The right of action against a city or town for a defect in a highway is, as has been repeatedly affirmed by this court, created and limited by the statutes. Gen. Sts. c. 44, § 22. But those statutes do not affect the common-law liability of owners of aqueducts for damages caused by negligence in their construction. If the water-works under the highway in Brookline had been constructed by an aqueduct corporation or by the city of Boston under authority of the Legislature, and for the purpose
of supplying water at certain rates or rents, the corporation or the city would clearly be liable in an action like this; and the town of Brookline is not the less liable for an injury resulting from a neglect in the construction of its water-works, because it happens to be also the town in which the highway is situated, and which is bound by general statutes to keep that highway in repair.
The reasons on which it was held in Williams v. Hingham & Quincy Bridge & Turnpike, 4 Pick. 341 , that the statutes, defining and limiting the liability of a turnpike corporation for injuries suffered by travellers in consequence of its neglect to keep its road in repair, had taken away its liability to an action at common law for such a neglect, have no application to the second count in the present case, in which, as we have seen, the ground of action is not the defect in the road, but the defect in the water-works. In Monies v. Lynn, 121 Mass. 442 , and 124 Mass. 165 , the action was under the statute for a defect in the highway, and not at common law for a defect in an aqueduct or pipe owned by the city.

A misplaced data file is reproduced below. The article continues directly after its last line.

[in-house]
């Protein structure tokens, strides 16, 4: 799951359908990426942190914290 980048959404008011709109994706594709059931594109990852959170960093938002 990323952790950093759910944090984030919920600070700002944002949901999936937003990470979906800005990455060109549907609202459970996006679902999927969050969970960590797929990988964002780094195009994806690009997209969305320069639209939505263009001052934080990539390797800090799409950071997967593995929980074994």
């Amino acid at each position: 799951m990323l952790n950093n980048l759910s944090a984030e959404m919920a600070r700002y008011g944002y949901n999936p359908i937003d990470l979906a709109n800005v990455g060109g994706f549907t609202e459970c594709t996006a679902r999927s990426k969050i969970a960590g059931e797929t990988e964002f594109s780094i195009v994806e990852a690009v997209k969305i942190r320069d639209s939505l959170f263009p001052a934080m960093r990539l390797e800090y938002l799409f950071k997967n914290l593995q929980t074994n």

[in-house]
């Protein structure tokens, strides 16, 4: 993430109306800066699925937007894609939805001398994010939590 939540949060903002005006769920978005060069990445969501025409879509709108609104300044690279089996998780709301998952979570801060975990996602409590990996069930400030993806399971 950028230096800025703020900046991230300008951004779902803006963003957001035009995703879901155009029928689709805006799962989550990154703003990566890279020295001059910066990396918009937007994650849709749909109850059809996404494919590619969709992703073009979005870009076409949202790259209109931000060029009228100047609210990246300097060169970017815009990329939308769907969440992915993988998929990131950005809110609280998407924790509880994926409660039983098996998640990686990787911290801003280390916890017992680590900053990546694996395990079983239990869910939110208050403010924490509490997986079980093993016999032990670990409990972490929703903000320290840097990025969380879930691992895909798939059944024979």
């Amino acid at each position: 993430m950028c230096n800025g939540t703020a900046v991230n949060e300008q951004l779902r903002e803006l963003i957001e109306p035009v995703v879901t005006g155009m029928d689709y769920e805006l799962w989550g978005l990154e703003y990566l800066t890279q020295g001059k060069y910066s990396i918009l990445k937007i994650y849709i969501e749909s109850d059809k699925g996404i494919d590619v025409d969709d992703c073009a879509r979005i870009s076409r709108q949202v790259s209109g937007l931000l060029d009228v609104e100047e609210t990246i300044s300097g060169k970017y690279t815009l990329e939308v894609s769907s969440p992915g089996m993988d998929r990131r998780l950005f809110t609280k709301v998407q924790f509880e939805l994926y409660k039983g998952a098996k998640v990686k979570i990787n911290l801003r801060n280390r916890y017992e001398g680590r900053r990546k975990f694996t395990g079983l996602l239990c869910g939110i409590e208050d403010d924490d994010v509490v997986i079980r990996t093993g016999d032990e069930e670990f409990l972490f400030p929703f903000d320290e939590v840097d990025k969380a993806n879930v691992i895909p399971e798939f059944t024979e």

The exceptions to the testimony of Jones cannot be sustained. The bill of exceptions does not show that any objection was taken at the trial to his qualifications as an expert. The question what the condition of the joint of the pipe after the accident, as described by Gallagher, another witness, indicated as to the original construction of the joint, was a suitable question to be put to an expert who had heard so much of the testimony of Gallagher as was material to this question. Cook v. Castner, 9 Cush. 266 . Hunt v. Lowell Gas Light Co. 8 Allen 169 . The answer of Jones was expressly based upon, and necessarily implies that he had heard, the statements of Gallagher, that he found a space where there was no lead, and that the lead was "soft," and had not been driven in as tightly as it might have been. The other question objected to was whether pipes, situated as this pipe was, could be affected by contraction or expansion, from the time it was laid to the following November, so as to cause the leak described. The witness answered that in his judgment it could not. This question was likewise competent under the circumstances.
The whole evidence on the general question whether there
was negligence on the part of the defendant in the original construction of the joint of the water-pipe was conflicting, and was rightly submitted to the jury.
M. Williams, Jr., for the defendant.
J. W. Keith, for the plaintiff.